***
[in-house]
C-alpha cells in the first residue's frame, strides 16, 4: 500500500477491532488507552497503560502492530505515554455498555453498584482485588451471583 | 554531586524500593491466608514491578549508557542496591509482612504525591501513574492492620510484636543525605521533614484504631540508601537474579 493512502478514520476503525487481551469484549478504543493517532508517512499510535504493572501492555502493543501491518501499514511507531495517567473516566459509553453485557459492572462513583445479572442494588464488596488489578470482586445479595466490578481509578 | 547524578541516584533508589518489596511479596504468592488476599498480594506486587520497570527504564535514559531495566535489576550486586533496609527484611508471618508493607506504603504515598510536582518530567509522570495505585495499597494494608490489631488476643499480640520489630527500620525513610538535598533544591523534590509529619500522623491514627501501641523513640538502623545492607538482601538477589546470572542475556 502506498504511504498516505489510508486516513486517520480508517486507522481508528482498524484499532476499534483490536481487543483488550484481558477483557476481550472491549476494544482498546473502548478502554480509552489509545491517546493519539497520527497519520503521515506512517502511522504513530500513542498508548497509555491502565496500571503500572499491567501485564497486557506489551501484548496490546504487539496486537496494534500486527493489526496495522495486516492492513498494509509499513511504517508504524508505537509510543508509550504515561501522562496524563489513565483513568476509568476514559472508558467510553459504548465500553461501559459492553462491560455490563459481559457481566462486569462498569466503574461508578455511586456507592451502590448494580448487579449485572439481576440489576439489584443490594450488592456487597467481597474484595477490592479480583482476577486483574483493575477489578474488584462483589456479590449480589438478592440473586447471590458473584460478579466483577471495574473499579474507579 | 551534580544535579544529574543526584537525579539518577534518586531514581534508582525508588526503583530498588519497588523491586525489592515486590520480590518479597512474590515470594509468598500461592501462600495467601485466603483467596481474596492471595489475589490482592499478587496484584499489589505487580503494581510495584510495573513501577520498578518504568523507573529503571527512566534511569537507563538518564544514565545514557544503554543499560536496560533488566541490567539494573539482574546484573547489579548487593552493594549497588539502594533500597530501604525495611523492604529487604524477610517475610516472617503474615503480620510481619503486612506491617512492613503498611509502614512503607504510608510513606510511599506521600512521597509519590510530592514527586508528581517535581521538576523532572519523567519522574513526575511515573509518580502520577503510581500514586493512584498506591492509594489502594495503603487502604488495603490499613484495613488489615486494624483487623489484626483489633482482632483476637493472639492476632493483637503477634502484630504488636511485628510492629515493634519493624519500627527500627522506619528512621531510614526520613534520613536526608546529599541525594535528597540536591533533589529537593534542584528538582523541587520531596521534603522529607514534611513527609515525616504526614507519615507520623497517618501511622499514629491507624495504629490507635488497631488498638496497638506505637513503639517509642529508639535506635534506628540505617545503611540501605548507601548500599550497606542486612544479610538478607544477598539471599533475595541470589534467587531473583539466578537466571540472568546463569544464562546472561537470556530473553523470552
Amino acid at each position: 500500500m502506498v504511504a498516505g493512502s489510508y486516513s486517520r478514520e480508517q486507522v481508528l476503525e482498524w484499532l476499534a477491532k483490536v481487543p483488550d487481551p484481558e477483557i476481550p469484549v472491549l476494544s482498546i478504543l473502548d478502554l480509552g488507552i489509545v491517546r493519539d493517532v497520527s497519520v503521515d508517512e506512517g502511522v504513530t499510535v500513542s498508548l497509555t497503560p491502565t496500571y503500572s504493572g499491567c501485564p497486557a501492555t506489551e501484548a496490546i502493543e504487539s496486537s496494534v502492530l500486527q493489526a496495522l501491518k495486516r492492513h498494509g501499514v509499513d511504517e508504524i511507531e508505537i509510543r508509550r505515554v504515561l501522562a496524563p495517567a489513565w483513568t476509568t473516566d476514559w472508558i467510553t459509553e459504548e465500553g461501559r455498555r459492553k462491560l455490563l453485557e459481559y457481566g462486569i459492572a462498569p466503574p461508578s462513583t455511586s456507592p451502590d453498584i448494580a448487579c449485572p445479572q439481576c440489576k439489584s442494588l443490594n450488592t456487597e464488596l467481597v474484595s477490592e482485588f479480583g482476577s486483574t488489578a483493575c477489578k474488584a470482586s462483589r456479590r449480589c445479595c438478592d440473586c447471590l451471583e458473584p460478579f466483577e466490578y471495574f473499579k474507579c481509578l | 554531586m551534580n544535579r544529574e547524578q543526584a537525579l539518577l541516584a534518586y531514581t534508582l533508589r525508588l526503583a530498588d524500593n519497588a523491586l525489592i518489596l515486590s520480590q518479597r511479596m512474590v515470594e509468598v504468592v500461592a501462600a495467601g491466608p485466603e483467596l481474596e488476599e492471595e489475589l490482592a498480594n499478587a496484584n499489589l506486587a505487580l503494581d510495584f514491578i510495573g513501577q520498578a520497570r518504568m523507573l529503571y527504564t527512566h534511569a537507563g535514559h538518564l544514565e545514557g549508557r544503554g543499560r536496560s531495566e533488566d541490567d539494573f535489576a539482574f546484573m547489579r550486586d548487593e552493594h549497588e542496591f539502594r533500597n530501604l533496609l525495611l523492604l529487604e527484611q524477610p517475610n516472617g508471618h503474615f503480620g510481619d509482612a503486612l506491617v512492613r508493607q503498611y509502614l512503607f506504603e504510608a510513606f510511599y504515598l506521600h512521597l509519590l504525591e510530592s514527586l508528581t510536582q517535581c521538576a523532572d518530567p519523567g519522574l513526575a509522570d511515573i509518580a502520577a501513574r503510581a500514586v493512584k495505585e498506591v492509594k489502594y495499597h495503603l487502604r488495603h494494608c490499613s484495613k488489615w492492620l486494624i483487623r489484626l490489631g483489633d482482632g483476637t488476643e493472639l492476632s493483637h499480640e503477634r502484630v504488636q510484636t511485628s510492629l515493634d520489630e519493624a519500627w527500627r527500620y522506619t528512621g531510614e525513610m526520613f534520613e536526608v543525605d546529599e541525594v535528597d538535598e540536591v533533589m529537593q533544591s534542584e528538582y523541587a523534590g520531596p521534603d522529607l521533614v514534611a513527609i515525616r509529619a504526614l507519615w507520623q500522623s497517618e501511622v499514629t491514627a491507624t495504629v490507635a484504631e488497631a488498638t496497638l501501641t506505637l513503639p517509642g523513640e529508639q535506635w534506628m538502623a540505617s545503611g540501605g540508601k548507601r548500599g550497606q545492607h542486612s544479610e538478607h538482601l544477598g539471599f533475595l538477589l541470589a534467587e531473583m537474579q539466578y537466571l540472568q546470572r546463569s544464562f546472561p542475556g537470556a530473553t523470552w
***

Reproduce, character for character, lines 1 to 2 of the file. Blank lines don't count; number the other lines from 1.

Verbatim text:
[in-house]
C-alpha cells in the first residue's frame, strides 16, 4: 500500500477491532488507552497503560502492530505515554455498555453498584482485588451471583 | 554531586524500593491466608514491578549508557542496591509482612504525591501513574492492620510484636543525605521533614484504631540508601537474579 493512502478514520476503525487481551469484549478504543493517532508517512499510535504493572501492555502493543501491518501499514511507531495517567473516566459509553453485557459492572462513583445479572442494588464488596488489578470482586445479595466490578481509578 | 547524578541516584533508589518489596511479596504468592488476599498480594506486587520497570527504564535514559531495566535489576550486586533496609527484611508471618508493607506504603504515598510536582518530567509522570495505585495499597494494608490489631488476643499480640520489630527500620525513610538535598533544591523534590509529619500522623491514627501501641523513640538502623545492607538482601538477589546470572542475556 502506498504511504498516505489510508486516513486517520480508517486507522481508528482498524484499532476499534483490536481487543483488550484481558477483557476481550472491549476494544482498546473502548478502554480509552489509545491517546493519539497520527497519520503521515506512517502511522504513530500513542498508548497509555491502565496500571503500572499491567501485564497486557506489551501484548496490546504487539496486537496494534500486527493489526496495522495486516492492513498494509509499513511504517508504524508505537509510543508509550504515561501522562496524563489513565483513568476509568476514559472508558467510553459504548465500553461501559459492553462491560455490563459481559457481566462486569462498569466503574461508578455511586456507592451502590448494580448487579449485572439481576440489576439489584443490594450488592456487597467481597474484595477490592479480583482476577486483574483493575477489578474488584462483589456479590449480589438478592440473586447471590458473584460478579466483577471495574473499579474507579 | 551534580544535579544529574543526584537525579539518577534518586531514581534508582525508588526503583530498588519497588523491586525489592515486590520480590518479597512474590515470594509468598500461592501462600495467601485466603483467596481474596492471595489475589490482592499478587496484584499489589505487580503494581510495584510495573513501577520498578518504568523507573529503571527512566534511569537507563538518564544514565545514557544503554543499560536496560533488566541490567539494573539482574546484573547489579548487593552493594549497588539502594533500597530501604525495611523492604529487604524477610517475610516472617503474615503480620510481619503486612506491617512492613503498611509502614512503607504510608510513606510511599506521600512521597509519590510530592514527586508528581517535581521538576523532572519523567519522574513526575511515573509518580502520577503510581500514586493512584498506591492509594489502594495503603487502604488495603490499613484495613488489615486494624483487623489484626483489633482482632483476637493472639492476632493483637503477634502484630504488636511485628510492629515493634519493624519500627527500627522506619528512621531510614526520613534520613536526608546529599541525594535528597540536591533533589529537593534542584528538582523541587520531596521534603522529607514534611513527609515525616504526614507519615507520623497517618501511622499514629491507624495504629490507635488497631488498638496497638506505637513503639517509642529508639535506635534506628540505617545503611540501605548507601548500599550497606542486612544479610538478607544477598539471599533475595541470589534467587531473583539466578537466571540472568546463569544464562546472561537470556530473553523470552